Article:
Donate to InFacts
Comment

4 takeaways from Ivan Rogers’ resignation

by Hugo Dixon | 04.01.2017

Ivan Rogers’ bombshell resignation as our EU ambassador has underlined the risks and confusion at the heart of the government’s Brexit strategy. Here are four key takeaways.

Patsy may be chosen as new envoy

The most striking passages in Rogers’ email explaining to his staff why he was quitting focussed on the need for diplomats to give the government “unvarnished….nuanced understanding of the views, interests and incentives of the other 27” EU countries.

He added: “I hope you will continue to challenge ill-founded arguments and muddled thinking and that you will never be afraid to speak the truth to those in power. I hope that you will support each other in those difficult moments where you have to deliver messages that are disagreeable to those who need to hear them.”

Theresa May is already under pressure to appoint a true believer in Brexit to replace Rogers. Even if she doesn’t, the new ambassador will find it hard to speak truth to power now that he or she has seen how Rogers has been savaged in the pro-Brexit press for doing precisely that. The risk is that the government gets stuck in denial and then messes up Brexit.

Civil service may get politicised

Iain Duncan-Smith, the former Tory leader, today attacked Rogers for being “untrustworthy”, suggesting that he had last month leaked advice to the government that negotiating a new trade deal with the EU could take up to a decade. The pro-Brexit politician didn’t give any evidence for this accusation leading Paul Ricketts, former head of the foreign office, to say Rogers was the victim of a “smear” campaign.

One of the strengths of Britain’s system of government is that it has a high-quality civil service that serves ministers, whatever their political persuasion. Attacks on their integrity undermine the whole system unless the government comes to their defence – given that they cannot defend themselves.

So far ministers have been conspicuous by their silence, a point made by the head of the union for top civil servants. One is reminded of the government’s silence for several days after pro-Brexit attack dogs lambasted high court judges after they ruled that May couldn’t trigger Article 50 without parliament’s approval – and even then gave only lukewarm defence of judicial independence, another pillar of our political system.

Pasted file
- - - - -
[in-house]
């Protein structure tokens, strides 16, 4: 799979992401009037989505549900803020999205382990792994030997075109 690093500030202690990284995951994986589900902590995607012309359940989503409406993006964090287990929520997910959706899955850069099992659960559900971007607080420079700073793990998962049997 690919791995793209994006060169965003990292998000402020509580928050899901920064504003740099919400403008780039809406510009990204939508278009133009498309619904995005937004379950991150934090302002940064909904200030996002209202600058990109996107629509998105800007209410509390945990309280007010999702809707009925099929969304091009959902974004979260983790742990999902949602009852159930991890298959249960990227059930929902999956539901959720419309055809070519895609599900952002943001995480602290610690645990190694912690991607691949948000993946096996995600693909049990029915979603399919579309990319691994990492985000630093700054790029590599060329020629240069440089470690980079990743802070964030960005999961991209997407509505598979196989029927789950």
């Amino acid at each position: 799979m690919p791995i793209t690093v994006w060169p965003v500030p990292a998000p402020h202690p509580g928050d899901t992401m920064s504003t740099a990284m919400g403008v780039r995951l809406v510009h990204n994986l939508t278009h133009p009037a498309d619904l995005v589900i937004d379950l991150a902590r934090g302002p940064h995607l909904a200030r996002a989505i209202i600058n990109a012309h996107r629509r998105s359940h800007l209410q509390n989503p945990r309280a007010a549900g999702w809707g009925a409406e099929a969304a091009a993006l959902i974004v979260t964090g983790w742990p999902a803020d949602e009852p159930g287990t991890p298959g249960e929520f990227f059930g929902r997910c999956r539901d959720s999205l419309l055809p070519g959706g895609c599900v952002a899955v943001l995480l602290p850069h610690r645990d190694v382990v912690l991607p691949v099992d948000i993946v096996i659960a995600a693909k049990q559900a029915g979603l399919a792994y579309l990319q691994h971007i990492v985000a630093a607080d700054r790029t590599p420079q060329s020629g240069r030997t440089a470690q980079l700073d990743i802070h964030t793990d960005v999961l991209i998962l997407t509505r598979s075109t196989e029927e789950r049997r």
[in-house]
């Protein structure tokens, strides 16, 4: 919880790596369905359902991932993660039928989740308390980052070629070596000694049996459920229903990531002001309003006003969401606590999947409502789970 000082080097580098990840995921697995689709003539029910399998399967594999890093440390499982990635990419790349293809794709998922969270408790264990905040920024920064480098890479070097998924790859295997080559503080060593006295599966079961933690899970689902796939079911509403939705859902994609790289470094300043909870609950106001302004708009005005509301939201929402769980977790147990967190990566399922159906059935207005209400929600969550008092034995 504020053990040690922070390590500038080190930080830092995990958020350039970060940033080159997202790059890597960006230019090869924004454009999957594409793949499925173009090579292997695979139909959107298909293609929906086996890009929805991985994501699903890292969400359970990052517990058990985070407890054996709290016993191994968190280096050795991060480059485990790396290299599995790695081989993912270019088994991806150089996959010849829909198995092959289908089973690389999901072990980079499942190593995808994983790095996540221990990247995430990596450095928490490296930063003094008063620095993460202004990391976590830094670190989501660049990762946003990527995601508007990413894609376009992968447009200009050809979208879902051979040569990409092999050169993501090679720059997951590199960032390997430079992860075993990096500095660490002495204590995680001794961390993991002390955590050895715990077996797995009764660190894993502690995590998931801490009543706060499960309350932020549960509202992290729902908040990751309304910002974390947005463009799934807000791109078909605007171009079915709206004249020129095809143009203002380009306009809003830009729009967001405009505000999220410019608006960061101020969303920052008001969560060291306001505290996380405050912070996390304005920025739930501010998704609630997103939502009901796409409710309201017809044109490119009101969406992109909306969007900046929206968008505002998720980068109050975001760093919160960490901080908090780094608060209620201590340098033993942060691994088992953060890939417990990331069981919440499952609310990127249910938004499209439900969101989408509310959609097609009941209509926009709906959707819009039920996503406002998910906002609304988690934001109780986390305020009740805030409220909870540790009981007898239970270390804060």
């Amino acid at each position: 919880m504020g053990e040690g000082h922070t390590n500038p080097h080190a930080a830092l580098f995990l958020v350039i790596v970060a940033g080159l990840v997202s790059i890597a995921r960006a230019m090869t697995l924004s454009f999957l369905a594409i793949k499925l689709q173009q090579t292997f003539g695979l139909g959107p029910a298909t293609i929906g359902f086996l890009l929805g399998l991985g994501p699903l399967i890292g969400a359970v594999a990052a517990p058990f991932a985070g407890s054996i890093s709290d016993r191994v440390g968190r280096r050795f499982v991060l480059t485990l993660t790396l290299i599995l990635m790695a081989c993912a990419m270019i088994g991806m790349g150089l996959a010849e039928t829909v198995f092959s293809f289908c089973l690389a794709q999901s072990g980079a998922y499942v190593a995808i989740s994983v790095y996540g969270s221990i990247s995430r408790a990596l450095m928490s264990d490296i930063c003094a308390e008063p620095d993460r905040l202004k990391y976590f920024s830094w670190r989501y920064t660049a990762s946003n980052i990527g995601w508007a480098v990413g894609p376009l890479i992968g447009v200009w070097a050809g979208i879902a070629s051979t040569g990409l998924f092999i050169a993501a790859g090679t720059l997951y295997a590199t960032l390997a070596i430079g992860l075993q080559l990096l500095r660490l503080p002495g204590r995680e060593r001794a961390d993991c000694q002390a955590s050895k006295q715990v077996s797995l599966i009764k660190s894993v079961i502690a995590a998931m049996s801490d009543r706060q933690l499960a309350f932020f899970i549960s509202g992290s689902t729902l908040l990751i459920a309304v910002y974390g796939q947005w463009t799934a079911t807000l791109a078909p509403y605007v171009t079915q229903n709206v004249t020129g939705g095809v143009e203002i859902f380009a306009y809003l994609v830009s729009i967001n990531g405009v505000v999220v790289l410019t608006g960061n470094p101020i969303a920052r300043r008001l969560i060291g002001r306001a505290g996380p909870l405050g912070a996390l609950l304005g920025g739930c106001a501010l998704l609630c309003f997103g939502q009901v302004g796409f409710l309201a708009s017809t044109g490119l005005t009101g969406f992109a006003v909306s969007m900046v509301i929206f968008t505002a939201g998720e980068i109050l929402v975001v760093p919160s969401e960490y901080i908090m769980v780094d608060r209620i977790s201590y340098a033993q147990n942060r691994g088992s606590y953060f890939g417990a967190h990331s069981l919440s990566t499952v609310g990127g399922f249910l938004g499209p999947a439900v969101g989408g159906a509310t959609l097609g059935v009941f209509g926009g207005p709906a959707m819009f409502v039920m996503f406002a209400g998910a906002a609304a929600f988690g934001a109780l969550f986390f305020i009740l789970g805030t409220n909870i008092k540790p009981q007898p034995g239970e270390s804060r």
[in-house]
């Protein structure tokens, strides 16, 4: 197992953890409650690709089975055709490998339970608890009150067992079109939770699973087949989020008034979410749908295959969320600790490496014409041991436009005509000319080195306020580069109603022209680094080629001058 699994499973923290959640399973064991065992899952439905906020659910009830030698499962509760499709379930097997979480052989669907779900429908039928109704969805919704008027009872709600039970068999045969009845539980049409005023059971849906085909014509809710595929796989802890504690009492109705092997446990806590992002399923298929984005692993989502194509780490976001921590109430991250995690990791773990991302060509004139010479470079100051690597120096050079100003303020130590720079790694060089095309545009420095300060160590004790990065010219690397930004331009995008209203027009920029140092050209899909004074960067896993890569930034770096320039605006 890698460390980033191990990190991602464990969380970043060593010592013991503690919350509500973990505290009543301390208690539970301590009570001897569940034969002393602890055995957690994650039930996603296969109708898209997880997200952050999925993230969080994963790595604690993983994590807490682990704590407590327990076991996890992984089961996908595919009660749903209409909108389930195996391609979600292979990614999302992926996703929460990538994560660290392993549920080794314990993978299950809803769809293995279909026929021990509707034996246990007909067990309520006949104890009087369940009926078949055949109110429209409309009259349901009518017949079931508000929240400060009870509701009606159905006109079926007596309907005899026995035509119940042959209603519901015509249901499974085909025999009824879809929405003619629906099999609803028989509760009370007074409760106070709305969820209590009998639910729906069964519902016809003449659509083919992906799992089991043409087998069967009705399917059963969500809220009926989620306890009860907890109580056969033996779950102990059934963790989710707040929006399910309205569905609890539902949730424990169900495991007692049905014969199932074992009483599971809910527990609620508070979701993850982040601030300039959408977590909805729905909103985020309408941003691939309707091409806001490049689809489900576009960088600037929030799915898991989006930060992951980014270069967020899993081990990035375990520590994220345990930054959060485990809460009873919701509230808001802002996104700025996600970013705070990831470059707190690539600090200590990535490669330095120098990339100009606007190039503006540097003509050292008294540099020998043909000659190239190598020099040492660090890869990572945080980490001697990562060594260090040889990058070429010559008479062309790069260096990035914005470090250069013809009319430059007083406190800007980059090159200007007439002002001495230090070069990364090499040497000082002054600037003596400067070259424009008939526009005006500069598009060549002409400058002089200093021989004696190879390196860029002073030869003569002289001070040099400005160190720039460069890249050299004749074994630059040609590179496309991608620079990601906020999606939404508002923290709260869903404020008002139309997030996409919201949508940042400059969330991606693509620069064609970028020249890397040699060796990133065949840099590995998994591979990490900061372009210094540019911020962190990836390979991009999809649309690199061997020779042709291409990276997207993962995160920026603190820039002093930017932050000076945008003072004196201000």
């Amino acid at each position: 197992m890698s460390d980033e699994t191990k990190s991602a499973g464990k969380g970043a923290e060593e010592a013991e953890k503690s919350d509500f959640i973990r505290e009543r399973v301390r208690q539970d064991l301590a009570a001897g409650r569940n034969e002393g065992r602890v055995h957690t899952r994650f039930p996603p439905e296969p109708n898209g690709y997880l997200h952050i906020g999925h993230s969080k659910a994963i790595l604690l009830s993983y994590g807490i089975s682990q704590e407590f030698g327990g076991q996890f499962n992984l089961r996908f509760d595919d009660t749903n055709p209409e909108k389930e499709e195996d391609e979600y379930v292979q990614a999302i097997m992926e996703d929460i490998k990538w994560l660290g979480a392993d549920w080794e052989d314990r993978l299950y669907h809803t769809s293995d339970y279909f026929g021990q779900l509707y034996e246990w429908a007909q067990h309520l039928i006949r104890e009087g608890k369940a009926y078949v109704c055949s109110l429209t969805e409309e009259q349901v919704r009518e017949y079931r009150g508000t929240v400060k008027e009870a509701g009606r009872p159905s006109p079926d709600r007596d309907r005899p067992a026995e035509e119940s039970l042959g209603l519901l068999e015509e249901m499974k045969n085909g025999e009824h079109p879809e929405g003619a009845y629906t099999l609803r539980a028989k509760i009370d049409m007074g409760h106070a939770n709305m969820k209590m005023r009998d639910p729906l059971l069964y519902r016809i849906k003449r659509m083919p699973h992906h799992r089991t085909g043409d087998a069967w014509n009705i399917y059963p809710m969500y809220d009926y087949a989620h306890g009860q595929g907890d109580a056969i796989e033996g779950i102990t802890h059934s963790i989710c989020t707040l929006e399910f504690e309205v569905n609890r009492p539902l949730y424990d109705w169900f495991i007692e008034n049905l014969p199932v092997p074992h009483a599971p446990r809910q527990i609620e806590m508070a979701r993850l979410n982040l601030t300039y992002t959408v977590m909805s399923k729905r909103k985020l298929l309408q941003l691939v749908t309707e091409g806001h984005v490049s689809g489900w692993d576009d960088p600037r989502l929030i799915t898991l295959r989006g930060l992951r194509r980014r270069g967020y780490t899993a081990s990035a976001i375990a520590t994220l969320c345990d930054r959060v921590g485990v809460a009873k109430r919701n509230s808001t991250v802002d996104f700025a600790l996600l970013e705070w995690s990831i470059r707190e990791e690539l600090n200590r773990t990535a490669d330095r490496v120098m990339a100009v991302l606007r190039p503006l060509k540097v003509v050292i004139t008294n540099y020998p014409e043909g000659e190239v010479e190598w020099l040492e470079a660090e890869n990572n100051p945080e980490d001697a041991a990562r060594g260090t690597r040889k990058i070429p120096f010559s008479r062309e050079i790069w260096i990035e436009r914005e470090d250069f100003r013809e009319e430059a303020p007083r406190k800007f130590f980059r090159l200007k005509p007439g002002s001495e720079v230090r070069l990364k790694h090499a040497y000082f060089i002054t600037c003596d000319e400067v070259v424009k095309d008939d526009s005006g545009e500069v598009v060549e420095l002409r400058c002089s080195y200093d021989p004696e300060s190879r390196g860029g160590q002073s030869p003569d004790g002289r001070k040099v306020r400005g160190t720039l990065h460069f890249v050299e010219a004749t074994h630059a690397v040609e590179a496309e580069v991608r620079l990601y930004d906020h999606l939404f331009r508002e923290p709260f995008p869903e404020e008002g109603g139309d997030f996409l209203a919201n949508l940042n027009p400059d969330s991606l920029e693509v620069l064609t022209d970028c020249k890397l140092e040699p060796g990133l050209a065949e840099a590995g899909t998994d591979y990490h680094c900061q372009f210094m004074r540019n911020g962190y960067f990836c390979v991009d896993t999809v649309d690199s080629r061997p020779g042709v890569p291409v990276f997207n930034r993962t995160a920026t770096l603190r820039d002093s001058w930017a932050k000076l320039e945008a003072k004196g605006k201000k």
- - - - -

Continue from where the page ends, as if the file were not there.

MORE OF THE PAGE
Government still doesn’t have Brexit plan

In another key passage, Rogers wrote: “We do not yet know what the government will set as negotiating objectives for the UK’s relationship with the EU after exit.”

Unless May has been keeping her plan secret from her ambassador, this suggests that the government is still unclear what it wants to achieve from Brexit – despite charging headlong to trigger Article 50 by end-March. After pressure from MPs last month, the prime minister agreed to publish her Brexit plan before launching formal divorce talks.

A coalition of civil society organisations, including InFacts, have launched a campaign, called #WhatsThePlan, for this plan to be published this month in the form of a green paper. But David Davis, the Brexit secretary, has said the plan won’t be produced in January. Given Rogers’ comments about the lack of negotiating objectives, it’s not surprising the government isn’t ready. But this also means parliament and the people may not have enough time to scrutinise whatever it finally produces.

UK doesn’t have much negotiating expertise

Several passages in Rogers’ letter underline how poorly prepared we are for the coming negotiations on a technical level. He wrote: “Serious multilateral negotiating experience is in short supply in Whitehall, and that is not the case in the Commission or in the Council.”

The ambassador went on to say: “The structure of the UK’s negotiating team and the allocation of roles and responsibilities to support that team, needs rapid resolution. The working methods which enable the team in London and Brussels to function seamlessly need also to be strengthened.”

Rogers’ departure – and the resignation of his deputy in November – won’t make it any easier to get the necessary expertise. Nicholas MacPherson, former head of the Treasury, lamented this in this tweet, saying: “Ivan Rogers huge loss. Can’t understand wilful&total destruction of EU expertise.”

Quite so.

Categories: Uncategorised

One Response to “4 takeaways from Ivan Rogers’ resignation”

  • How ironic that Duncan-Smith, the man who falsified his educational details on his CV, calls a reliable and highly experienced civil servant “untrustworthy”. I suspect that Duncan-Smith has skin as thick as a rhinoceros (apologies to all Rhinos) and it is said that he isn’t very bright, so probably the irony will be totally lost on him.